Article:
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  2. My favorite card game is gin rummy. Wonderful feature.

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  3. We love playing canasta. What a fascinating book.

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    1. Canasta was a popular card game when I was growing up. I never learned how to play though.

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  4. I enjoy gin rummy and used to play it frequently with my late father.

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    1. One of my favorites. Thanks for stopping by!

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  5. I've always liked this period especially since we have one of Vanderbilt's mansions in our backyard here in the Hudson Valley. This series sounds like a delight!

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    1. Santa, I think you'd really enjoy these books!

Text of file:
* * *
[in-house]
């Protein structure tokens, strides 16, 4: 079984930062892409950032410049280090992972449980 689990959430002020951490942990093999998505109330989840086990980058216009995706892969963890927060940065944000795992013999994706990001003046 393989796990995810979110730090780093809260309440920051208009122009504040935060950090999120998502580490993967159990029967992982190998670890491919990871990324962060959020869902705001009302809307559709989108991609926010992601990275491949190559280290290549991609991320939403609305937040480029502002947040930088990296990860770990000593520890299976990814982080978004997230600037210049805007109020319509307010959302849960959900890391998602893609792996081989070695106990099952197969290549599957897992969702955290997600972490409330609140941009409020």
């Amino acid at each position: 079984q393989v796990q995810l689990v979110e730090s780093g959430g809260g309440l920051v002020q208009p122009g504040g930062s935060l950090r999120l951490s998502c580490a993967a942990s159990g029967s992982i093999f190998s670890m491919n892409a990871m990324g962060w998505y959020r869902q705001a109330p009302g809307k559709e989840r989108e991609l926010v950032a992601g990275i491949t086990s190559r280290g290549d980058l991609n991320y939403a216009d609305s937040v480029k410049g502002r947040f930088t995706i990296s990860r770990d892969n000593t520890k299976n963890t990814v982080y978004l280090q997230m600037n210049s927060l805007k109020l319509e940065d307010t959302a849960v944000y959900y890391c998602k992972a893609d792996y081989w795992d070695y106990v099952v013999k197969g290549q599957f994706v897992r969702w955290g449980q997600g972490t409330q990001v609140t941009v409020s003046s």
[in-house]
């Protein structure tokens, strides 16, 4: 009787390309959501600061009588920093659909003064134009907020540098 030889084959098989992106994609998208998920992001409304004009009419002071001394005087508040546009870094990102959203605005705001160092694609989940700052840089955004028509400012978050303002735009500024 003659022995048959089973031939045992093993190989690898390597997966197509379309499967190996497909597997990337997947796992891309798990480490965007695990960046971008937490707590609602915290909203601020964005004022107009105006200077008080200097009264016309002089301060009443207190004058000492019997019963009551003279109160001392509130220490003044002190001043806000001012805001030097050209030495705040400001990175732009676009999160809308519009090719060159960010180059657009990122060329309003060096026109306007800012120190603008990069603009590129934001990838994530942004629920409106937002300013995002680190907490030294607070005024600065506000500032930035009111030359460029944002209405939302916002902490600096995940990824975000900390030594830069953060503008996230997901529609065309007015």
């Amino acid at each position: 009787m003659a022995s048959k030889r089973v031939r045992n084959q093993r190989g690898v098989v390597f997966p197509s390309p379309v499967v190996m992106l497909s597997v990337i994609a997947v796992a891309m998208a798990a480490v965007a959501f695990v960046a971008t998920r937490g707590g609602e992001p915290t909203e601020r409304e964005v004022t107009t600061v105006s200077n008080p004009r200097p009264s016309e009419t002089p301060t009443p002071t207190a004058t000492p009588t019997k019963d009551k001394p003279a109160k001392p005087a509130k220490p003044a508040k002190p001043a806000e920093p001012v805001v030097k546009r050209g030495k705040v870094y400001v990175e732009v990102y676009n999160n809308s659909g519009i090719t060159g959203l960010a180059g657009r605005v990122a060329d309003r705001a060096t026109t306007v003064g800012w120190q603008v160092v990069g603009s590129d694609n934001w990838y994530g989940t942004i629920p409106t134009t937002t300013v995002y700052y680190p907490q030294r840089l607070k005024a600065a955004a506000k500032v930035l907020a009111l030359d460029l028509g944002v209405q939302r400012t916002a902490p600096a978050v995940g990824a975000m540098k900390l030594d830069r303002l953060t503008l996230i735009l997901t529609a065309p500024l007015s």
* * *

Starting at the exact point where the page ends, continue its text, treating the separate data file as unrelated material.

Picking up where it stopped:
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  6. Phase 10! We had epic family battles :) thanks for sharing!

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  7. Congratulations Joanna on new release :)
    So far I haven't read Historical Romance set in Gilded Age,but The Knickerbocker Club sounds fantastic,and I'm very excited about this series,looking forward to read! :)
    I love Solitaire :D :)
    Thank you for the lovely post,enjoyed reading :)

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  8. All I can play is rummy and snap. I know, I'm useless!

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  9. Pinochle is my favorite game.

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  10. Congratulations on the new release. I enjoyed the last book in this series.
    I enjoy gin rummy.

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  11. Love historicals and card games. I play a game called sock and shoe (kind of a canasta type game) and with another group play screw your neighbor!

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  12. My family used to play Michigan Rummy - which includes a bit of poker. I haven't played many card games in recent years - other than an occasional game of online solitaire.